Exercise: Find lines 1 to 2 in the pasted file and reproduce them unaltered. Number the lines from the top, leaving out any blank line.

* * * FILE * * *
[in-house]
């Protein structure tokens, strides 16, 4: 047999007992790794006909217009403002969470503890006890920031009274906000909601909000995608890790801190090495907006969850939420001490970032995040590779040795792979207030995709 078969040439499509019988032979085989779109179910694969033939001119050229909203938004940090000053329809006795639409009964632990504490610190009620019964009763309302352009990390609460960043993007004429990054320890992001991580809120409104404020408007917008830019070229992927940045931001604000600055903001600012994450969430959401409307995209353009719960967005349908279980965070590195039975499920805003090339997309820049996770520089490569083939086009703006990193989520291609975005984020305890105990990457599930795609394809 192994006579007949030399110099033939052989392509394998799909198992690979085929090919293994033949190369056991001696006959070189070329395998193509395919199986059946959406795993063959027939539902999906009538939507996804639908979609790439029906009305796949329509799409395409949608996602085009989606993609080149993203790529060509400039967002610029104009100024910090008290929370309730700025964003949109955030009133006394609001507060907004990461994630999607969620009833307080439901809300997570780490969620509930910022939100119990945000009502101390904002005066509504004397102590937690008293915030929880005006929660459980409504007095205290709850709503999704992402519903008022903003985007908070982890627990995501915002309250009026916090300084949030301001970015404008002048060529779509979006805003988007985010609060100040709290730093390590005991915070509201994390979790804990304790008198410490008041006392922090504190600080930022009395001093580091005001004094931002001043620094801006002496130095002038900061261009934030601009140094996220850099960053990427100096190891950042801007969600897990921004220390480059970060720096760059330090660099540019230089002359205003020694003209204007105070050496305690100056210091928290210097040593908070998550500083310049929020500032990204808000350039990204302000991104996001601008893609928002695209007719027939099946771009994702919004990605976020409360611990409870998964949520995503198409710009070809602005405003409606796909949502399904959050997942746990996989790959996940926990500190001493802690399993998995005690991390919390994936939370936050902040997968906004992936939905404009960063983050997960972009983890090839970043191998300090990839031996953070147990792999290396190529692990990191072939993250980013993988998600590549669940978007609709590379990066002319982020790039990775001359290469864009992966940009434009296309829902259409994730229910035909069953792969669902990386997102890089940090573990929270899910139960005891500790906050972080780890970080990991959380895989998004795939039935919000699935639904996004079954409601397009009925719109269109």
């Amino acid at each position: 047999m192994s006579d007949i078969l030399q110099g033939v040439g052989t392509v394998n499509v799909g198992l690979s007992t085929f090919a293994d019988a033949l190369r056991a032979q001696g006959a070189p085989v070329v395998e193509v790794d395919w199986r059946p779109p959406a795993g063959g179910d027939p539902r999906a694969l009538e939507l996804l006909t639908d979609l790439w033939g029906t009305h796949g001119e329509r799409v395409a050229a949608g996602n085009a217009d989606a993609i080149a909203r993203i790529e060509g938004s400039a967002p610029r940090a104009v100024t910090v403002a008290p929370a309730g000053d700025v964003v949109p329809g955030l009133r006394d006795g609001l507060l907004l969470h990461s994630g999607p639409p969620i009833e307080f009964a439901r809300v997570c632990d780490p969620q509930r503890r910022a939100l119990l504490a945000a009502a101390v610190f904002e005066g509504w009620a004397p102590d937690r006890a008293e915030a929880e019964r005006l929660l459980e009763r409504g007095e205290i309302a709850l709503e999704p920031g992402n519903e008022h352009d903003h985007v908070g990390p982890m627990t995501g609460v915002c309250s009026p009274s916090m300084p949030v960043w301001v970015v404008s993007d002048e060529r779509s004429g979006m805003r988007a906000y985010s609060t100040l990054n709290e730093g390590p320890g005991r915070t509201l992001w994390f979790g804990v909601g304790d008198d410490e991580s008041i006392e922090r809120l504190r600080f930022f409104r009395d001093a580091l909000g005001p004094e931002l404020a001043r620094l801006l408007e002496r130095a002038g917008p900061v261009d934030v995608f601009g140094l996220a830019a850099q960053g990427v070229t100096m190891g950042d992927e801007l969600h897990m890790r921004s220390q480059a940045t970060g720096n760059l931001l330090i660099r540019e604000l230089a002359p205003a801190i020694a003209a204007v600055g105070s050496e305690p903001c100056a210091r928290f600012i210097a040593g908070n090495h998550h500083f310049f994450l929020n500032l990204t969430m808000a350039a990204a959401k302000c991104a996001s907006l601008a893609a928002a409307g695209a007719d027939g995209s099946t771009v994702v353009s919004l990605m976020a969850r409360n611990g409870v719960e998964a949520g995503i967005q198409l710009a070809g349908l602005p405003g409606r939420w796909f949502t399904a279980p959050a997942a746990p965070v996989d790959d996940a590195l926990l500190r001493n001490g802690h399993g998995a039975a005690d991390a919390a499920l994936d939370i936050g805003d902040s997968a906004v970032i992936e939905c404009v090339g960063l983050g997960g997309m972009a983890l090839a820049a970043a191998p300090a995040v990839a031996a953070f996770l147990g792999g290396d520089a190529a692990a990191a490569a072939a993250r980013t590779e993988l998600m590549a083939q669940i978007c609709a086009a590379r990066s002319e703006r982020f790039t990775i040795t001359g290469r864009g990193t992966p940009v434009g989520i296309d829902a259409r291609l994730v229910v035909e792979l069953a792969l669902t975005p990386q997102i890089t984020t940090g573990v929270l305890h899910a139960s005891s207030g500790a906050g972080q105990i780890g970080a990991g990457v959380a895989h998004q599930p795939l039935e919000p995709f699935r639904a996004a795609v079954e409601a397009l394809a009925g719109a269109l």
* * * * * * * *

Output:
[in-house]
């Protein structure tokens, strides 16, 4: 047999007992790794006909217009403002969470503890006890920031009274906000909601909000995608890790801190090495907006969850939420001490970032995040590779040795792979207030995709 078969040439499509019988032979085989779109179910694969033939001119050229909203938004940090000053329809006795639409009964632990504490610190009620019964009763309302352009990390609460960043993007004429990054320890992001991580809120409104404020408007917008830019070229992927940045931001604000600055903001600012994450969430959401409307995209353009719960967005349908279980965070590195039975499920805003090339997309820049996770520089490569083939086009703006990193989520291609975005984020305890105990990457599930795609394809 192994006579007949030399110099033939052989392509394998799909198992690979085929090919293994033949190369056991001696006959070189070329395998193509395919199986059946959406795993063959027939539902999906009538939507996804639908979609790439029906009305796949329509799409395409949608996602085009989606993609080149993203790529060509400039967002610029104009100024910090008290929370309730700025964003949109955030009133006394609001507060907004990461994630999607969620009833307080439901809300997570780490969620509930910022939100119990945000009502101390904002005066509504004397102590937690008293915030929880005006929660459980409504007095205290709850709503999704992402519903008022903003985007908070982890627990995501915002309250009026916090300084949030301001970015404008002048060529779509979006805003988007985010609060100040709290730093390590005991915070509201994390979790804990304790008198410490008041006392922090504190600080930022009395001093580091005001004094931002001043620094801006002496130095002038900061261009934030601009140094996220850099960053990427100096190891950042801007969600897990921004220390480059970060720096760059330090660099540019230089002359205003020694003209204007105070050496305690100056210091928290210097040593908070998550500083310049929020500032990204808000350039990204302000991104996001601008893609928002695209007719027939099946771009994702919004990605976020409360611990409870998964949520995503198409710009070809602005405003409606796909949502399904959050997942746990996989790959996940926990500190001493802690399993998995005690991390919390994936939370936050902040997968906004992936939905404009960063983050997960972009983890090839970043191998300090990839031996953070147990792999290396190529692990990191072939993250980013993988998600590549669940978007609709590379990066002319982020790039990775001359290469864009992966940009434009296309829902259409994730229910035909069953792969669902990386997102890089940090573990929270899910139960005891500790906050972080780890970080990991959380895989998004795939039935919000699935639904996004079954409601397009009925719109269109």